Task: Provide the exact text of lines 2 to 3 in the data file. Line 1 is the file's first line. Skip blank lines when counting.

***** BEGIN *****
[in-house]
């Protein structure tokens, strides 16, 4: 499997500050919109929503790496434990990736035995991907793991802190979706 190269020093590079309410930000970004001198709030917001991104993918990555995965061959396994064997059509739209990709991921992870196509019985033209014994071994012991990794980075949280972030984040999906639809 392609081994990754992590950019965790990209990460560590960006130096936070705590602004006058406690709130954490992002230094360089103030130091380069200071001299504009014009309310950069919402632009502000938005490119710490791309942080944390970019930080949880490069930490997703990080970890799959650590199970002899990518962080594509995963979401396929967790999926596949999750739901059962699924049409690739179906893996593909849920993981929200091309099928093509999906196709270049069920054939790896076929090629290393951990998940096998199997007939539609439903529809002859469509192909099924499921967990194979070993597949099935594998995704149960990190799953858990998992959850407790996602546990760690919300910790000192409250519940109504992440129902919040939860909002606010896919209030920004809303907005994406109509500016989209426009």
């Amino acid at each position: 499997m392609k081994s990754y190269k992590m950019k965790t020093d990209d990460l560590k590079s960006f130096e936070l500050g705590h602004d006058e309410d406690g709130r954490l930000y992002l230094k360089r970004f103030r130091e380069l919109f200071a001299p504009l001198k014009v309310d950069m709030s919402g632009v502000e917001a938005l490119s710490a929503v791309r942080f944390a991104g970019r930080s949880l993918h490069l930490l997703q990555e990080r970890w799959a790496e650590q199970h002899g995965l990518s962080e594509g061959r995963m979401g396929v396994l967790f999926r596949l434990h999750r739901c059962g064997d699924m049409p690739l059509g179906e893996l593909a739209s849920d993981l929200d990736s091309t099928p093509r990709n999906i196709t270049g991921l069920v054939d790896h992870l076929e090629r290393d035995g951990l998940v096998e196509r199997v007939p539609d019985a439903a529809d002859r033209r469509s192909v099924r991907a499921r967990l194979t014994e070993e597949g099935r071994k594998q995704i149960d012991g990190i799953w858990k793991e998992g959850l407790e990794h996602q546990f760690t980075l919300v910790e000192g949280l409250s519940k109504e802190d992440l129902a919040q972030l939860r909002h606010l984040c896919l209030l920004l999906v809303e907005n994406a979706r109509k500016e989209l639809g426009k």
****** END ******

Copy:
């Protein structure tokens, strides 16, 4: 499997500050919109929503790496434990990736035995991907793991802190979706 190269020093590079309410930000970004001198709030917001991104993918990555995965061959396994064997059509739209990709991921992870196509019985033209014994071994012991990794980075949280972030984040999906639809 392609081994990754992590950019965790990209990460560590960006130096936070705590602004006058406690709130954490992002230094360089103030130091380069200071001299504009014009309310950069919402632009502000938005490119710490791309942080944390970019930080949880490069930490997703990080970890799959650590199970002899990518962080594509995963979401396929967790999926596949999750739901059962699924049409690739179906893996593909849920993981929200091309099928093509999906196709270049069920054939790896076929090629290393951990998940096998199997007939539609439903529809002859469509192909099924499921967990194979070993597949099935594998995704149960990190799953858990998992959850407790996602546990760690919300910790000192409250519940109504992440129902919040939860909002606010896919209030920004809303907005994406109509500016989209426009």
């Amino acid at each position: 499997m392609k081994s990754y190269k992590m950019k965790t020093d990209d990460l560590k590079s960006f130096e936070l500050g705590h602004d006058e309410d406690g709130r954490l930000y992002l230094k360089r970004f103030r130091e380069l919109f200071a001299p504009l001198k014009v309310d950069m709030s919402g632009v502000e917001a938005l490119s710490a929503v791309r942080f944390a991104g970019r930080s949880l993918h490069l930490l997703q990555e990080r970890w799959a790496e650590q199970h002899g995965l990518s962080e594509g061959r995963m979401g396929v396994l967790f999926r596949l434990h999750r739901c059962g064997d699924m049409p690739l059509g179906e893996l593909a739209s849920d993981l929200d990736s091309t099928p093509r990709n999906i196709t270049g991921l069920v054939d790896h992870l076929e090629r290393d035995g951990l998940v096998e196509r199997v007939p539609d019985a439903a529809d002859r033209r469509s192909v099924r991907a499921r967990l194979t014994e070993e597949g099935r071994k594998q995704i149960d012991g990190i799953w858990k793991e998992g959850l407790e990794h996602q546990f760690t980075l919300v910790e000192g949280l409250s519940k109504e802190d992440l129902a919040q972030l939860r909002h606010l984040c896919l209030l920004l999906v809303e907005n994406a979706r109509k500016e989209l639809g426009k």